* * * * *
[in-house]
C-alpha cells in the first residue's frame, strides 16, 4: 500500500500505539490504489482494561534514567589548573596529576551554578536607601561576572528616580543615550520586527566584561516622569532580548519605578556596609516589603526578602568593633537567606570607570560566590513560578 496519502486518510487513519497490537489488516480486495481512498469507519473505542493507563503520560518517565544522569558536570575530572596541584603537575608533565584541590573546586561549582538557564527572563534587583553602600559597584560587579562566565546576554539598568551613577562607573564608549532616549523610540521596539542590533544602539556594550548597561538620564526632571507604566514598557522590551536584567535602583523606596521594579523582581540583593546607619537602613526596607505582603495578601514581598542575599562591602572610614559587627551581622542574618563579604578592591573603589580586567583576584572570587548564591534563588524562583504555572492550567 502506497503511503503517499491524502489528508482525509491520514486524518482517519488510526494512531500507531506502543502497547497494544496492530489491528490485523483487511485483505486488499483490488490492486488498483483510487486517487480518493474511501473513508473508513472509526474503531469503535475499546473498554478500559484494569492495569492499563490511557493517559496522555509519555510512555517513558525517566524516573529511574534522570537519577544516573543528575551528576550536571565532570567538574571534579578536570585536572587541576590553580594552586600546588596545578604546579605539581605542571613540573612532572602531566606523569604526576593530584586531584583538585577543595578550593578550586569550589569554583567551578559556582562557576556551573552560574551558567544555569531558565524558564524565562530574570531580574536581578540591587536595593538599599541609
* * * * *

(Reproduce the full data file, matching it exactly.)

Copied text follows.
[in-house]
C-alpha cells in the first residue's frame, strides 16, 4: 500500500500505539490504489482494561534514567589548573596529576551554578536607601561576572528616580543615550520586527566584561516622569532580548519605578556596609516589603526578602568593633537567606570607570560566590513560578 496519502486518510487513519497490537489488516480486495481512498469507519473505542493507563503520560518517565544522569558536570575530572596541584603537575608533565584541590573546586561549582538557564527572563534587583553602600559597584560587579562566565546576554539598568551613577562607573564608549532616549523610540521596539542590533544602539556594550548597561538620564526632571507604566514598557522590551536584567535602583523606596521594579523582581540583593546607619537602613526596607505582603495578601514581598542575599562591602572610614559587627551581622542574618563579604578592591573603589580586567583576584572570587548564591534563588524562583504555572492550567 502506497503511503503517499491524502489528508482525509491520514486524518482517519488510526494512531500507531506502543502497547497494544496492530489491528490485523483487511485483505486488499483490488490492486488498483483510487486517487480518493474511501473513508473508513472509526474503531469503535475499546473498554478500559484494569492495569492499563490511557493517559496522555509519555510512555517513558525517566524516573529511574534522570537519577544516573543528575551528576550536571565532570567538574571534579578536570585536572587541576590553580594552586600546588596545578604546579605539581605542571613540573612532572602531566606523569604526576593530584586531584583538585577543595578550593578550586569550589569554583567551578559556582562557576556551573552560574551558567544555569531558565524558564524565562530574570531580574536581578540591587536595593538599599541609